And yet the intersections of design and violence are never static, never circumscribable. They continue to mutate and they appear differently, inhabiting discrete localities as often as they become global phenomena; they manifest newly in the hands and minds of individuals, collectives, and in the molecules of materials into which they pass. It thus makes perfect sense for this conversation to move into other institutions in order to spark overlapping yet distinct reflections to those we articulated in New York. Just one of many possible examples: where our last post in the U.S. focused on the lethal injection—written by Death Row exonoree Ricky Jackson—the conversation has shifted in Dublin to the sensitivities and politics of the Eighth Amendment of the Irish Constitution.
Initiating a discussion with our precious colleagues at Science Gallery Dublin—former CEO of Science Gallery International Michael John Gorman in the early stages, and then Director Lynn Scarff, Head of Programming Ian Brunswick, and Exhibitions Producer Aisling Murray—was like sitting down at a table among old friends. Indeed, Michael John and I, Paola, have known each other for a very long time—ever since MoMA’s first foray into design and science with the exhibition Design and the Elastic Mind in 2008—and I greatly respect and trust his vision for the intersection of contemporary design, science, and technology and the track record of boundary-crossing exhibitions at the Dublin Science Gallery and beyond. Adding Ralph Borland to the mix—a designer whose work has been held within MoMA’s own collection since 2006—as the external curator for this presentation of Design and Violence at Science Gallery Dublin made great sense given the longstanding relationship he has had with both of our institutions. The regular conversations between our teams over the past year, led here at MoMA by Michelle Millar Fisher, have resulted in a thoughtful translation and augmentation of the original project. When colleagues know each other well—and we do, even more so after this adventure—dialogue can immediately become frank and deep, which allows partners to challenge fruitfully each other’s established ideas and preconceptions. In his parsing of violence along semiotic, systematic, and spectacular lines, Ralph has widened the definition of design that we at MoMA started out with.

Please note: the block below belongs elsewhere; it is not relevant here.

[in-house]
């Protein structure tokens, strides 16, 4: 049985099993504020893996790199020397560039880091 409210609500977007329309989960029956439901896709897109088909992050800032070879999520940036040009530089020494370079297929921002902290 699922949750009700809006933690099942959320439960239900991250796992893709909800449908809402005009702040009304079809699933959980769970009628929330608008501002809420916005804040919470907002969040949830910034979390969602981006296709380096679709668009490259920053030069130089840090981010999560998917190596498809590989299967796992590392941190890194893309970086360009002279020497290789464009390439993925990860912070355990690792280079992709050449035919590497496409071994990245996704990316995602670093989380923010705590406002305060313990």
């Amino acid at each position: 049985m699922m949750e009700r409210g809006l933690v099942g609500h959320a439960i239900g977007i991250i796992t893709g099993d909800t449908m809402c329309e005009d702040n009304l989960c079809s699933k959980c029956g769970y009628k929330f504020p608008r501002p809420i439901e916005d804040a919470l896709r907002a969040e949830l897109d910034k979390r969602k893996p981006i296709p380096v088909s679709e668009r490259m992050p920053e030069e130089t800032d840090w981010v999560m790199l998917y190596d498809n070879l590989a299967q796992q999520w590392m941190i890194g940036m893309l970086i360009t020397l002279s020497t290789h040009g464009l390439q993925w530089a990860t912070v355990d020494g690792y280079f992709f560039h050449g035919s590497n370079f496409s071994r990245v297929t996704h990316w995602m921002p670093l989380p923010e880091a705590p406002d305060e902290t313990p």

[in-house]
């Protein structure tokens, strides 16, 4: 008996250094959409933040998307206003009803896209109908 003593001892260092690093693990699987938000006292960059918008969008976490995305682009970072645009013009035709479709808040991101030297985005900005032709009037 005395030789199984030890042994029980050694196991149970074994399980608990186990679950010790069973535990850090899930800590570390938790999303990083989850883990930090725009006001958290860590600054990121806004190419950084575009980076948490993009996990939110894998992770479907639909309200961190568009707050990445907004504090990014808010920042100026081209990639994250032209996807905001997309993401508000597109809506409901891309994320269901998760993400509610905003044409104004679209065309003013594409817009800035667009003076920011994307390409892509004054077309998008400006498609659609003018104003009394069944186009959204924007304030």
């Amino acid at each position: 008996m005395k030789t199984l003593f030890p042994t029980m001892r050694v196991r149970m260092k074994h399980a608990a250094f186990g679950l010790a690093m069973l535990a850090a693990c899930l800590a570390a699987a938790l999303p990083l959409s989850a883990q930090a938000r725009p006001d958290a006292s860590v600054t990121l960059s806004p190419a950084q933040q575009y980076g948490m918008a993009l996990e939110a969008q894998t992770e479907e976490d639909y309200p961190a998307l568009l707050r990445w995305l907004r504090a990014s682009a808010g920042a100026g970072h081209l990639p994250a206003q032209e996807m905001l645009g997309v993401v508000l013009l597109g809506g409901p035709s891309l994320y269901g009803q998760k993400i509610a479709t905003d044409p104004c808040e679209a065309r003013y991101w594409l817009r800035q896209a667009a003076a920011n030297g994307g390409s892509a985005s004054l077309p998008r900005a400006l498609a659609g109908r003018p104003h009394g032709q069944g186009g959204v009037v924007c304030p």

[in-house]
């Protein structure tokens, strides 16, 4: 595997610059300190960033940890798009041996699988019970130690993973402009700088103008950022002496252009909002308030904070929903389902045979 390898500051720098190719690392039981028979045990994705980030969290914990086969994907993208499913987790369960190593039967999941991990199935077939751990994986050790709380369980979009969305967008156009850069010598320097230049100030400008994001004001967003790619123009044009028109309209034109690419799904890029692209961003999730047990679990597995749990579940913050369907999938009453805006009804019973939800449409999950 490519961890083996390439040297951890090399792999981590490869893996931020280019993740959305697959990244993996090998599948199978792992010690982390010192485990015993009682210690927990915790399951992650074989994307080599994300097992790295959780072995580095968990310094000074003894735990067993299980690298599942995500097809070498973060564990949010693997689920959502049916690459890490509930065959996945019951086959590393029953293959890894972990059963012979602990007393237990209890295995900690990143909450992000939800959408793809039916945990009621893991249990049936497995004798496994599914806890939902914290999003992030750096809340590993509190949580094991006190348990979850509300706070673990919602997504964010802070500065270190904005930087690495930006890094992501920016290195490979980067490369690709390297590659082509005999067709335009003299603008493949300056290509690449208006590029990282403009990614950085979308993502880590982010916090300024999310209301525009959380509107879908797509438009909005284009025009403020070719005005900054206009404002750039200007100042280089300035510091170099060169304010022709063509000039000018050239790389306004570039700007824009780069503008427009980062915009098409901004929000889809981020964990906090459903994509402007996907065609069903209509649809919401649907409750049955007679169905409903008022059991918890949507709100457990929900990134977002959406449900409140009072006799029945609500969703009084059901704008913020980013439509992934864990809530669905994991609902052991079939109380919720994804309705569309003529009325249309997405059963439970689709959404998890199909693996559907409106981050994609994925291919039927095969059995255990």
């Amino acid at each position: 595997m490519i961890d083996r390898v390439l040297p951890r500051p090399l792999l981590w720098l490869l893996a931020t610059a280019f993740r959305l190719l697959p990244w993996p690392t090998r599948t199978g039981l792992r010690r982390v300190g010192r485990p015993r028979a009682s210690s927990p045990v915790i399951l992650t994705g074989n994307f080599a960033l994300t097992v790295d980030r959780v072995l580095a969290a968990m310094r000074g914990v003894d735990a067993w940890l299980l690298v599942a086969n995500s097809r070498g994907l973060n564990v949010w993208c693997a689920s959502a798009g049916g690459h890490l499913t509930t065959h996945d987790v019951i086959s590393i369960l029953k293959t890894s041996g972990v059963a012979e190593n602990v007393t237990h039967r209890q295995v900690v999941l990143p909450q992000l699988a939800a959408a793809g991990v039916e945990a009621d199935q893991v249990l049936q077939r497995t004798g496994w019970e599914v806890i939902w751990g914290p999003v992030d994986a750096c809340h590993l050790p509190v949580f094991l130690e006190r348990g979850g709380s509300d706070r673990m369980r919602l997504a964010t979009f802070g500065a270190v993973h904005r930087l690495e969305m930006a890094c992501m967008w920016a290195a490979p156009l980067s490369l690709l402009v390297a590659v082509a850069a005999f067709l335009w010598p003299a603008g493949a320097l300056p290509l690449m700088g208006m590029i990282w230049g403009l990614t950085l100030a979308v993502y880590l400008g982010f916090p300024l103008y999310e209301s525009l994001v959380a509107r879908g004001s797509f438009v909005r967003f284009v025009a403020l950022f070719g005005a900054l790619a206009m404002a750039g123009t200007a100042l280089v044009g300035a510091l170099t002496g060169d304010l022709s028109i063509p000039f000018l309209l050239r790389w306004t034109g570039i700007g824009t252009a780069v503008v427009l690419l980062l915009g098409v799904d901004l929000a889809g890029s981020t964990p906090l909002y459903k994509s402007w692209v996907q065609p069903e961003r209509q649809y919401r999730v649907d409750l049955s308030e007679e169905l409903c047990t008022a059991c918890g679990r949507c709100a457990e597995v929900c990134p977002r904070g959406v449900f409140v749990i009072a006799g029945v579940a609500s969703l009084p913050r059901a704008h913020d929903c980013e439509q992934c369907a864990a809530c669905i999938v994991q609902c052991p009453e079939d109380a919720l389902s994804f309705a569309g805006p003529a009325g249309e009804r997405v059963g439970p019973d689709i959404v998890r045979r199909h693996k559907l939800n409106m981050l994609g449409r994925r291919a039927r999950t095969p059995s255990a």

The Science Gallery Dublin team has retained several of the works from MoMA’s exhibition, and brought them into orbit with a new constellation of objects. In doing so, they have forged perspectives on the intersection of our material culture with our capacity for sometimes terrible but often quite mundane forms of violence. Most importantly, this new manifestation of Design and Violence has opened up the conversation to audiences far beyond those originally imagined. The intention of this experiment, in New York, in Dublin, and in any future locale and incarnation, is not to glorify or spectacularize violence, nor to engage in voyeurism or didacticism, but to place these quotidian, theatrical, systemic, and hidden relationships between design and violence into new relief. Science Gallery Dublin also has an amazing record of lively conversation through public engagement with the exhibition visitors. We look forward to the opinions, questions, and actions that will ensue.
Paola Antonelli and Jamer Hunt // New York City, September 2016